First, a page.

Who Says Women Don't Want Sex?
It’s the story line that you see repeated throughout almost every book, movie, and story—all men want sex all the time. From a '70s sitcom to a hot-off-the-press movie, men are seen chasing after their ladies, and the women are usually running away. This belief seems to sneak its way into every part of the media: “Men desire sex. Women put up with it.”
In Christian culture, this stereotype may be even more pervasive. There are books and articles talking to wives and encouraging them to love their husbands through sex, and women who are writing in saying, “I have no desire but my husband wants it every day! What do I do?”
So what do you do when you’re a woman but you’re the one desiring sex? What happens when your husband isn’t as interested as you? I see this question come through Authentic Intimacy’s email box on more than a weekly basis, and it always seems covered in shame and confusion. Women say things like “What is wrong with me? Why do I desire sex more than my husband?” and “How can I fix this? I know as a woman I’m not supposed to have such a strong sex drive, but I do.”
If I’m being completely honest, this is something I have wrestled with personally. In a culture that screams, “Men are the only ones wanting sex!” often women are left wondering if their desires are valid, and what to do with them. While each couple is certainly unique, here are some general tips for handling a difference in sex drive between you and your husband:
Drop the Stereotypes
Believe it or not, it isn’t a rule or biblical mandate that men have to be the ones with the stronger sex drive. It is okay to be the wife and also have the stronger sex drive in your marriage. In fact, that’s exactly what Paul says in 1 Corinthians 7:3–4: “The husband should fulfill his wife’s sexual needs, and the wife should fulfill her husband’s needs. The wife gives authority over her body to her husband, and the husband gives authority over his body to his wife.” Did you notice that he listed the wife’s needs first? Paul doesn’t say “Listen ladies, the men are going to want sex.” Instead he says that both spouses have needs and desires. If you need more proof, crack open and read about the passionate drive the bride had for her husband. She even took her groom outside in the vineyard for a sexual field trip. That sounds like a woman with a sex drive to me! Take a deep breath and realize God’s freedom is for both spouses to have desire within marriage.
Pray About It
We serve a God who cares deeply about our needs, our situation, and certainly our marriages. If this is an area that is causing you to struggle with your spouse, take it to our Lord! Ask him for wisdom about how to deal with this and how to talk with your husband about it. As I have started to pray about the sexual relationship between my husband and me, I am reminded this is another area of my life I can surrender to the Lord.
Tell Your Husband
Many women with a stronger sex drive than their husband have so much shame that they have never bring the issue up with their spouse. One of the best ways to keep your sexual union growing is communication. If you are feeling rejected or confused due to your husband’s lack of desire, talk to him about it. For many men, sexuality is linked to their masculinity and confidence. So prayerfully and carefully share your words. You can start with something like “I just want to talk to you a little bit about our sexual relationship. I really enjoy the intimate times we have together, but I feel as though I desire to have sex more often than we are. What do you think about that?” In conversations I have had with my husband about this area, it has helped us to be more honest and open about my sexual desire and not view it as negative. In fact, many husbands would say having a wife who initiates more often and who is pleased during sex would be a home run!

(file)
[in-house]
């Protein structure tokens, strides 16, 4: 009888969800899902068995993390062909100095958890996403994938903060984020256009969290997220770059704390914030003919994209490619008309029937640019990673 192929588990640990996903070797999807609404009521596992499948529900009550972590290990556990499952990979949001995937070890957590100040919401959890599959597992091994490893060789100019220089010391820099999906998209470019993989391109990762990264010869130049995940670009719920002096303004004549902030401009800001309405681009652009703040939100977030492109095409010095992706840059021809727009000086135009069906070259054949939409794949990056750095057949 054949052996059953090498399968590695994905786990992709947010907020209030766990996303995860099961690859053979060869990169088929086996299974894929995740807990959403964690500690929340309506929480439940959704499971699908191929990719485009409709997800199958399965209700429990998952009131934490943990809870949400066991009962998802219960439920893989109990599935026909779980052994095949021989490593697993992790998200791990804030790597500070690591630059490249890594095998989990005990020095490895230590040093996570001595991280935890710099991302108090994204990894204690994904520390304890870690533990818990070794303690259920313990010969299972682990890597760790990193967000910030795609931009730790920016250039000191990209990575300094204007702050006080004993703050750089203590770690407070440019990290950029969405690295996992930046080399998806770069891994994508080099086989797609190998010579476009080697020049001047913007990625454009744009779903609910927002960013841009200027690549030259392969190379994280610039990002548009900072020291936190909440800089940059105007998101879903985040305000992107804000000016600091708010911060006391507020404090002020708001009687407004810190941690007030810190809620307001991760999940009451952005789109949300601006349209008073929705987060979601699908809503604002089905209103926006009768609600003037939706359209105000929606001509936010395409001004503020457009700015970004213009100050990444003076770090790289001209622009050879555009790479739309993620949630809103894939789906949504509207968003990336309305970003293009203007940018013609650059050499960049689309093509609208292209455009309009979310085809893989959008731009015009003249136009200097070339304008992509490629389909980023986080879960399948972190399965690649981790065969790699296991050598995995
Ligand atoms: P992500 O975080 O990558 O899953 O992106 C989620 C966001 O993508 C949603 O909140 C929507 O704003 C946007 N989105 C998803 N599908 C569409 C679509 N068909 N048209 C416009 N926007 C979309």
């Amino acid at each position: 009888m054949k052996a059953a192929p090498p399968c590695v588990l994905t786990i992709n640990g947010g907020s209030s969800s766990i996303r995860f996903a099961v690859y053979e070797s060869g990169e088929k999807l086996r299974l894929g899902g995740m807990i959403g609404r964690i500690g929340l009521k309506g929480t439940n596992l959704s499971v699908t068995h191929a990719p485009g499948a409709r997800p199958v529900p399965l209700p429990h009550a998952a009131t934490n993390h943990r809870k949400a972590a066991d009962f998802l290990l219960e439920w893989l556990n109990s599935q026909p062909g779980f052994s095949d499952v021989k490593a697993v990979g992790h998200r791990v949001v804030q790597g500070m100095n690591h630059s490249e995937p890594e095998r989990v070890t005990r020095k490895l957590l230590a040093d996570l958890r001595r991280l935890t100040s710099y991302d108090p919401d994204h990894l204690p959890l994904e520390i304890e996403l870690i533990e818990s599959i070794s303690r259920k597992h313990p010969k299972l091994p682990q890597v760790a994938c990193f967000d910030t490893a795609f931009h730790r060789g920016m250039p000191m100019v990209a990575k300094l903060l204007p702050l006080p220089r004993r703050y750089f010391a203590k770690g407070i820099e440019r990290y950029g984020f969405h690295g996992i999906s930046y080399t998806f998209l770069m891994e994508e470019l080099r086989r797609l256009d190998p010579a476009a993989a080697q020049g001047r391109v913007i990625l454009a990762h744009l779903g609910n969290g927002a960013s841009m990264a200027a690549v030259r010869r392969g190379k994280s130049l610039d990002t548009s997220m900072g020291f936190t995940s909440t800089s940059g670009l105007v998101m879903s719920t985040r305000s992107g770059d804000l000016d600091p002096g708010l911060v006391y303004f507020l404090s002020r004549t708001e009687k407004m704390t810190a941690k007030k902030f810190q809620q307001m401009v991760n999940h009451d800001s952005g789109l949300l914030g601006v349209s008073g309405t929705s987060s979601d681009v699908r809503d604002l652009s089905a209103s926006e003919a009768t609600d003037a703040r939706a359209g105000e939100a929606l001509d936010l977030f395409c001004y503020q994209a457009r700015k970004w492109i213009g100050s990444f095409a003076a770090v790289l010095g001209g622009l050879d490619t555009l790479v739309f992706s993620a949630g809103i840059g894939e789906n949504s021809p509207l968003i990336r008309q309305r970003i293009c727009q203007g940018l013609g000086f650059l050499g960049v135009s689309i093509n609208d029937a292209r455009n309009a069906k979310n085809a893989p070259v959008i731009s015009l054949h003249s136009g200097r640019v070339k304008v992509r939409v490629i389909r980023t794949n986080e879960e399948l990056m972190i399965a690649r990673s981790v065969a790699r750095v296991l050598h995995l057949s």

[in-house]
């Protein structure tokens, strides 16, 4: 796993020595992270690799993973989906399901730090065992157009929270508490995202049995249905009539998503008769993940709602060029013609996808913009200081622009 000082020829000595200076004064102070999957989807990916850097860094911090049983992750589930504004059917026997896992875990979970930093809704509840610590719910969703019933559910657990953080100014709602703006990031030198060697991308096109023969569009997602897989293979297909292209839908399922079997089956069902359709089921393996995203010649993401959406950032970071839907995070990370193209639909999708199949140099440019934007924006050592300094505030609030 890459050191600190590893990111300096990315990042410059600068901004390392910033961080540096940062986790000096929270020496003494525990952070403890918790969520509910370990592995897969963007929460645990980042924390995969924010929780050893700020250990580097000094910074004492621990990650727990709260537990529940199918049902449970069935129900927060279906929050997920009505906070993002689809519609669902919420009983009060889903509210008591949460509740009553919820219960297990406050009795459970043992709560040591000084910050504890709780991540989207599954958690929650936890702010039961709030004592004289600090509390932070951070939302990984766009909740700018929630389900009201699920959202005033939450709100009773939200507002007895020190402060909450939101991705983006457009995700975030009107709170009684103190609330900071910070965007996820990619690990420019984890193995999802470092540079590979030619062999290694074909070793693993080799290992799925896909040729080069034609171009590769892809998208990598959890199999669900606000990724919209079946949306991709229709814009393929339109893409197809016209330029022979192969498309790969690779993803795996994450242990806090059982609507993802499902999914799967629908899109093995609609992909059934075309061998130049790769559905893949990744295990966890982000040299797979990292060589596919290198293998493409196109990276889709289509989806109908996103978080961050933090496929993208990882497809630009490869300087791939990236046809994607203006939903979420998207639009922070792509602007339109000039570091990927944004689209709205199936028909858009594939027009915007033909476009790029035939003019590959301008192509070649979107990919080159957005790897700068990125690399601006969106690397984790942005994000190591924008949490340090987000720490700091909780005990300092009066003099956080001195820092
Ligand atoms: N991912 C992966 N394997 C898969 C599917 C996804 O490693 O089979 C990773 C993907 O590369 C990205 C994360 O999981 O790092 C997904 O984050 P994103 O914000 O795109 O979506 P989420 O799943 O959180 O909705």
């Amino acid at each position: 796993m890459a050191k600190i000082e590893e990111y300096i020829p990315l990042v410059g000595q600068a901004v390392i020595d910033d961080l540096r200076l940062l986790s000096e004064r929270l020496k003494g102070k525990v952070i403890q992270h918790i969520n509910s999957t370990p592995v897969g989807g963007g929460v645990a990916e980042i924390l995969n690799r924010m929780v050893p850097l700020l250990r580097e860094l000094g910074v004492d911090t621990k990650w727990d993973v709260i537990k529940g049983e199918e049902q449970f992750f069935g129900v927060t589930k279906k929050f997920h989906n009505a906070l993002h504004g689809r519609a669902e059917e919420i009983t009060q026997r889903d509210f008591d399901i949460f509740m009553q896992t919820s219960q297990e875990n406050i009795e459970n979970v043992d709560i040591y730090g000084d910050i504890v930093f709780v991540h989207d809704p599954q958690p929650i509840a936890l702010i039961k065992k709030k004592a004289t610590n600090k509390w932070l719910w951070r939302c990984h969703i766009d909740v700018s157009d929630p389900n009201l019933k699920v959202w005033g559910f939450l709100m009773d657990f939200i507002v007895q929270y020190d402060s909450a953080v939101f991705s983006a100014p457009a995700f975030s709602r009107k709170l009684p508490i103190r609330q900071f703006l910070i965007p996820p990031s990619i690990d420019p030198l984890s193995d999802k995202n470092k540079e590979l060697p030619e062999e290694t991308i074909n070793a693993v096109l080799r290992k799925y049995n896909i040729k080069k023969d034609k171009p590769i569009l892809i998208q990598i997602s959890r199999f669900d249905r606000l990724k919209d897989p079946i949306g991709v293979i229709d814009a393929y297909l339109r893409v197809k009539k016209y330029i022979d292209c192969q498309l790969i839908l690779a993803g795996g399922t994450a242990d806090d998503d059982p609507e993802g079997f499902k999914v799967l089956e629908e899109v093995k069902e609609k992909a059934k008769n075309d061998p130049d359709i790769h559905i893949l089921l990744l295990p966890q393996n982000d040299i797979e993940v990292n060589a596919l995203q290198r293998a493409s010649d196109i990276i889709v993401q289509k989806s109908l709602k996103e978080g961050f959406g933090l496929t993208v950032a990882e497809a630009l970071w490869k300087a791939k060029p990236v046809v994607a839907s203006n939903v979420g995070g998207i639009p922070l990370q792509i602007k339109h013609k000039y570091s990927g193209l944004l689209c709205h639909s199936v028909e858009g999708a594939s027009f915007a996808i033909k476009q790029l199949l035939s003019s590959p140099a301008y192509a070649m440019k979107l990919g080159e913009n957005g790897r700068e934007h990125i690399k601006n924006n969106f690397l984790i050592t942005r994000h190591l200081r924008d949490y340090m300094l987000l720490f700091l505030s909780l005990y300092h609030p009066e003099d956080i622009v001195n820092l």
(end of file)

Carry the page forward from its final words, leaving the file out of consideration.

Cut Down on Rejection
I remember talking to one wife who had a stronger sexual desire than her husband. She said, “The ironic thing is during the first few years of marriage, he was the one who always wanted sex. I talked to him a few weeks ago and expressed how I often feel rejected by him sexually. He said, ‘Now you know how I felt for so many years. I guess I have learned to shut it off.’ I never realized it, but we have just been in a pattern of rejecting each other. Somehow, I am going to break it.” While this wife admitted she hasn’t always handled their sexual relationship in the best way, she is now walking forward in healing. Is there a way you can build intimacy within your marriage without feeling rejected? Consider ways you and your spouse can connect intimately without the pressure of it leading to sex.
For many wives with a strong sexual desire, this is a tough conversation. How might the Lord be using this to teach you more about him? How can you use this difference to build in an intimate friendship with your spouse, instead of allowing it to turn you into enemies?
Read more articles that highlight writing by Christian women at ChristianityToday.com/Women
Who Says Women Don't Want Sex?
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